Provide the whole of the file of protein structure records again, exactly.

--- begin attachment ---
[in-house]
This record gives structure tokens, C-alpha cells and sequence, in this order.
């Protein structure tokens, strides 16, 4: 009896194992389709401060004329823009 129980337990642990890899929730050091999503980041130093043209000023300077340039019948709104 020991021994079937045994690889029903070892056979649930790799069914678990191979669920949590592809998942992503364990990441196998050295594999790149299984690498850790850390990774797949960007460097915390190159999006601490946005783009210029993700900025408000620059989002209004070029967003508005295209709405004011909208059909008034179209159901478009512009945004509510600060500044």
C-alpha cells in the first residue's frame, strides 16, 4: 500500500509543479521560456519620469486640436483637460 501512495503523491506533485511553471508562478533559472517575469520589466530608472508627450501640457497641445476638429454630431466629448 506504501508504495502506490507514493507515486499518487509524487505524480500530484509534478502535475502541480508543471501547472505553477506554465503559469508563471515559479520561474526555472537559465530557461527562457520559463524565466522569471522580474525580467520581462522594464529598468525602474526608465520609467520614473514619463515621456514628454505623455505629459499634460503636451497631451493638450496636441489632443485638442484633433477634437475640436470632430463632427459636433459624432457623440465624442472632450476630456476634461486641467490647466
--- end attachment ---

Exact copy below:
[in-house]
This record gives structure tokens, C-alpha cells and sequence, in this order.
């Protein structure tokens, strides 16, 4: 009896194992389709401060004329823009 129980337990642990890899929730050091999503980041130093043209000023300077340039019948709104 020991021994079937045994690889029903070892056979649930790799069914678990191979669920949590592809998942992503364990990441196998050295594999790149299984690498850790850390990774797949960007460097915390190159999006601490946005783009210029993700900025408000620059989002209004070029967003508005295209709405004011909208059909008034179209159901478009512009945004509510600060500044």
C-alpha cells in the first residue's frame, strides 16, 4: 500500500509543479521560456519620469486640436483637460 501512495503523491506533485511553471508562478533559472517575469520589466530608472508627450501640457497641445476638429454630431466629448 506504501508504495502506490507514493507515486499518487509524487505524480500530484509534478502535475502541480508543471501547472505553477506554465503559469508563471515559479520561474526555472537559465530557461527562457520559463524565466522569471522580474525580467520581462522594464529598468525602474526608465520609467520614473514619463515621456514628454505623455505629459499634460503636451497631451493638450496636441489632443485638442484633433477634437475640436470632430463632427459636433459624432457623440465624442472632450476630456476634461486641467490647466